Survivor Stories -- Jennifer Steen-Reavis

Posted by Cary Goldberg on

I celebrate 12 years of survivorship this year after being diagnosed at age 29 with Triple Negative Breast Cancer (TNBC). It was already in my lymph nodes. I did upfront surgery with a lumpectomy and axillary lymph node dissection, as neo-adjuvant treatment (chemo before surgery) was not really offered at that time. This was followed by dose dense Adriamycin and Cytoxan chemotherapy given once every two weeks for 4 cycles. Next up was dose dense Taxol chemotherapy given once every two weeks for 4 cycles. 35 fractions of radiation therapy came next. And since then there's been the continuous physical therapy for lymphedema. It's been quite a ride.

When you are diagnosed and in treatment, you cannot imagine that anything could be worse. That is, until you are told you are “good to go” and “we will watch and wait” and then the hardest part of the journey begins. Survivorship. Learning to live with the diagnosis and trying not to look over your shoulder everyday wondering if the cancer is going to come back and take your life. Learning that every ache and pain DOES NOT MEAN YOU HAVE METASTATIC DISEASE. Learning that even when you reach the milestones….year 1, year 2, year 5 after diagnosis, that even then, the fear does not completely go away. It truly takes the better part of 1-2 FULL years post-diagnosis and treatment before you stop waking up and going to bed with cancer as the first and last thing on your mind. But it happens. One day, the switch goes off, and you find yourself thinking, “huh, I haven’t thought about cancer yet this morning.” And that is when you know you are truly healing from the inside out. The outside scars do not compare to the ones inside. You learn to start trusting your body again, your senses are more clear, your outlook different and wiser for having suffered, and gratitude starts to be the feeling you return to again and again.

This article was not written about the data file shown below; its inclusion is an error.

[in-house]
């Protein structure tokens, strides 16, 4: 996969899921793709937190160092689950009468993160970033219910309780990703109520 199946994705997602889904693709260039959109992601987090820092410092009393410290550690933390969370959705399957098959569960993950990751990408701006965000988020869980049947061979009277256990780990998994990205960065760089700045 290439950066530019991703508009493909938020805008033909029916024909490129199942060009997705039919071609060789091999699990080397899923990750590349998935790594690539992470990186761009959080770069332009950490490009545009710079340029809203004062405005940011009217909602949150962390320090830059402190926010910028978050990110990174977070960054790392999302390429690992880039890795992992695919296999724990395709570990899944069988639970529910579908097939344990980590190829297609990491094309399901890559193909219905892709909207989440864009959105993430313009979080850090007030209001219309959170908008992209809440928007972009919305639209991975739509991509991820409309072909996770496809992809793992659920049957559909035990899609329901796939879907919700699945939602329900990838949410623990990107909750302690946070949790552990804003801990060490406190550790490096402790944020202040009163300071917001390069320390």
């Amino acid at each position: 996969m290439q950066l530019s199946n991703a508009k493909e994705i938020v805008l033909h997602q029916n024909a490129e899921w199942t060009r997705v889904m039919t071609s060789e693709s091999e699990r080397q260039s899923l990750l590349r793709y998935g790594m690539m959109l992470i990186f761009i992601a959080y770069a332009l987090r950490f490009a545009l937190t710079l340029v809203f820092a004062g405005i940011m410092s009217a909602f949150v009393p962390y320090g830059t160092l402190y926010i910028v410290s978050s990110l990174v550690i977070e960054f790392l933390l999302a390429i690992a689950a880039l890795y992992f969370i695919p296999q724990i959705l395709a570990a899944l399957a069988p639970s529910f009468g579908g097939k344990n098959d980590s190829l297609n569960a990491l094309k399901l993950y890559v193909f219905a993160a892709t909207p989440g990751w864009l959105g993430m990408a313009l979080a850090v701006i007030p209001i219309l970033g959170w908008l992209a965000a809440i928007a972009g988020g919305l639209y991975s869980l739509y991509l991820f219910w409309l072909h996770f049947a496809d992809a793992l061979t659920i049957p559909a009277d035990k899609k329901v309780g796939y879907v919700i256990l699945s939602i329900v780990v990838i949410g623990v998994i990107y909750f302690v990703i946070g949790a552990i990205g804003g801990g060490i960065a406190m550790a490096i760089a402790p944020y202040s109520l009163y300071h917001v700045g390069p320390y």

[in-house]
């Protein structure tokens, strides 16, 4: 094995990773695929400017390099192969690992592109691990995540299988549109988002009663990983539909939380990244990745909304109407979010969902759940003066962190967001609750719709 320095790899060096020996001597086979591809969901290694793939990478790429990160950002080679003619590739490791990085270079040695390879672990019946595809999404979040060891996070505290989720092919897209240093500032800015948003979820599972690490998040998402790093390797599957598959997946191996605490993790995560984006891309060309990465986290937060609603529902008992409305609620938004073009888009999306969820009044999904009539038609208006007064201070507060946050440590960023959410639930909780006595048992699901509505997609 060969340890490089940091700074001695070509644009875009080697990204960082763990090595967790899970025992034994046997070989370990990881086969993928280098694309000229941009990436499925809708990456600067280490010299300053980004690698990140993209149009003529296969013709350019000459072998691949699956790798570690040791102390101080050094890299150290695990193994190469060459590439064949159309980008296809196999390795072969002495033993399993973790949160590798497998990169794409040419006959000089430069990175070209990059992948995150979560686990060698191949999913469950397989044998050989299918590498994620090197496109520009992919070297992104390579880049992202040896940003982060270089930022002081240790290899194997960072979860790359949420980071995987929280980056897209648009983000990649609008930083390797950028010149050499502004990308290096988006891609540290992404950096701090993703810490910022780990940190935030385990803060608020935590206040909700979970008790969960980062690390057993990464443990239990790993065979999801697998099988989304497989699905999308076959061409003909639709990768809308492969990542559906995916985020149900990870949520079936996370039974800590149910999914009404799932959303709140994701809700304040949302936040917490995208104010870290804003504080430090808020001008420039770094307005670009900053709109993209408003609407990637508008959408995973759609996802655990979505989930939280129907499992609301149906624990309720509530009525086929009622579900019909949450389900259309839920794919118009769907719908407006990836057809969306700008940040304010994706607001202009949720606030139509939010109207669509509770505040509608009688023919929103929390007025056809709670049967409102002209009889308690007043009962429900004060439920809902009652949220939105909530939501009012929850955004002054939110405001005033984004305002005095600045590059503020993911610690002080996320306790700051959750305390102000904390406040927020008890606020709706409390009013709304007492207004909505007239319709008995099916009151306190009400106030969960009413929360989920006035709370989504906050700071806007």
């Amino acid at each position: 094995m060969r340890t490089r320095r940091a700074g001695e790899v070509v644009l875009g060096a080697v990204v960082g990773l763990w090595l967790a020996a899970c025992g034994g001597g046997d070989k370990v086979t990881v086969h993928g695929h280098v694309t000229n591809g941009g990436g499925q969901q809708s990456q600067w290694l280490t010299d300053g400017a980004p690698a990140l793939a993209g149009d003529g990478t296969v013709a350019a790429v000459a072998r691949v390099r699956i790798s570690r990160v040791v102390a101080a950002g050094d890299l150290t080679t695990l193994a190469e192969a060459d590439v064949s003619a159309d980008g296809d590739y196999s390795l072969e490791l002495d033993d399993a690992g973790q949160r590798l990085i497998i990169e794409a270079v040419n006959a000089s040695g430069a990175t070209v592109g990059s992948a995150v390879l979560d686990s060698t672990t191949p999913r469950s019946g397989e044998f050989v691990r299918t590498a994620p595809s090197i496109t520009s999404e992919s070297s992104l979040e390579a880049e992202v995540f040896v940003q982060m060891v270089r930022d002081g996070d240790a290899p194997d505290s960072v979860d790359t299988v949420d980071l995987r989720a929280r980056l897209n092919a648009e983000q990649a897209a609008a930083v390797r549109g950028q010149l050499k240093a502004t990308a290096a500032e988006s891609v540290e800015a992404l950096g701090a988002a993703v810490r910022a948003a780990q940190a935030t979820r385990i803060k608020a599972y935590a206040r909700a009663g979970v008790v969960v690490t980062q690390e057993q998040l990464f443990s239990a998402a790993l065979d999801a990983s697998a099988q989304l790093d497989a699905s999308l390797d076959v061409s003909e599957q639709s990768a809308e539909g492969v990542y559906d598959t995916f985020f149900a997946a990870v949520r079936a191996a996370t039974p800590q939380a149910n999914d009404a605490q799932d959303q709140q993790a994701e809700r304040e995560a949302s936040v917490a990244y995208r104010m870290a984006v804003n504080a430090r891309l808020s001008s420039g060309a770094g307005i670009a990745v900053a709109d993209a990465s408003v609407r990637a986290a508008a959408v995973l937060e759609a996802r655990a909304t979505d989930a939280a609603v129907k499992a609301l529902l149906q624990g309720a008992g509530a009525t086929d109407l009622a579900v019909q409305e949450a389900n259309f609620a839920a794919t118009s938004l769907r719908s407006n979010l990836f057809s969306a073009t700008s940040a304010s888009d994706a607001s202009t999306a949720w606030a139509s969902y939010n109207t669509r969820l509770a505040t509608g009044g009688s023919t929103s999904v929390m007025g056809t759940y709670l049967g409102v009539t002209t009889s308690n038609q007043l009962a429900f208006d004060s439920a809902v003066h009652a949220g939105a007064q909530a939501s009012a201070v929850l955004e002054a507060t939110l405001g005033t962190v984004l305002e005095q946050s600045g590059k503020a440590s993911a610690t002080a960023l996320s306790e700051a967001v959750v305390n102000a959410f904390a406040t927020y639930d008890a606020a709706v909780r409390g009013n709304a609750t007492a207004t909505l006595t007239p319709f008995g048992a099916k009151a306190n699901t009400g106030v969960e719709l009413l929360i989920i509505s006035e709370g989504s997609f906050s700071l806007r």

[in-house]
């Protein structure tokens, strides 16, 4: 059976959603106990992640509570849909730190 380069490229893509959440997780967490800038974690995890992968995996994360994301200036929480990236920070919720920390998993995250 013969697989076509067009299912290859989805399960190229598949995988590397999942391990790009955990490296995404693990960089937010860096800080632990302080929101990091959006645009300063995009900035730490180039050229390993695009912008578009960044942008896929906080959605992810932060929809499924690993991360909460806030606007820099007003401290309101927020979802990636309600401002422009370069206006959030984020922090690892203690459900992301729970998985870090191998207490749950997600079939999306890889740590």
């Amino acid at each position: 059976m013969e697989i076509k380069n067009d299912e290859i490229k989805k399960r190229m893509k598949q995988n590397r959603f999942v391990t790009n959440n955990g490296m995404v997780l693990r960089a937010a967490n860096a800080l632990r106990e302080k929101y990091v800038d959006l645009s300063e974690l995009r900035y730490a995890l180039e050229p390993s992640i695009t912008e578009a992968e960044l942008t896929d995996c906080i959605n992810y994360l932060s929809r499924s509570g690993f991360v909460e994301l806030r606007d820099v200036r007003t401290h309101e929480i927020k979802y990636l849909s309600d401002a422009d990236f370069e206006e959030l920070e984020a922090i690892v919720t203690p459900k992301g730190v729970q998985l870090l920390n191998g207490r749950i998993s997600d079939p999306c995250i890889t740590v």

People often ask me, "what's a helpful thing I can do for a loved one diagnosed with cancer?" One of the things I remember being extremely helpful was a friend who offered to set up a CaringBridge webpage for me. She continued to update it until I could take over. Returning phone calls, texts, and e-mails felt overwhelming, so directing everyone who wanted to help to the website was an amazing way to stay connected without increasing my anxiety, draining my energy, or continually repeating the latest news. Too many times, friends would not know what to say so they would share stories of others with breast cancer, some who died of it, the choices they made, advice on what I should do, what diet I should be on, what supplements I should take, what alkaline water I should drink, what magnets I should wear, how often I should do coffee enemas, and so forth. I found myself too often taking care of other people’s feelings about my breast cancer.

While I am 100% confident that all of these recommendations came from a good place, in the end they only created doubt. Doubt in myself for not "doing enough," doubt about my treatment plan, and doubt in my physician's recommendations. I spent countless hours and many, many nights going down the google rabbit hole, researching my “fate.” When I turned this over to God and had the website created to keep everyone informed and on the same page, I was able to let go and start the personal work needed to get through treatment. I liked that I could view the webpage any time day or night and see words of encouragement and not feel like I was failing my friends or family by not calling or texting back. It provided me the freedom I needed to process everything going on with myself and my family. I no longer had to report my story, but rather, I was able to create my story. I find it ironic that when I was diagnosed, strangers came out of the woodwork to help, and equally, people I had known my whole life, whom I considered close friends, up and disappeared. They didn’t know what to say. Their own fears drove them away. Though it hurt at the time, I was able to forgive their departures, and the unexpected bonus was being granted the clarity to see who my true tribe was.

The other AMAZING support I found came from the Young Survivors Portland. I was hesitant to attend for the longest time...quite stubborn about it actually! As an Aries and a critical care nurse at the time, I of course thought I did not need to talk about my experience with cancer with any more people. That is, until I did. No matter what type of support anyone has with their family, friends, church, etc., nothing is quite like the support you get from another young woman, or many of them in this case, who are walking the walk with you. It was life saving for me, and I would attend gatherings regularly and return to my own oncologist bouncing off new therapies, new information about my particular disease type, all the while learning how to best advocate for myself. I continue to be the best of friends with the girls I met during that time. We have lost too many among us, but the bond we share is like no other. Sisters is an understatement.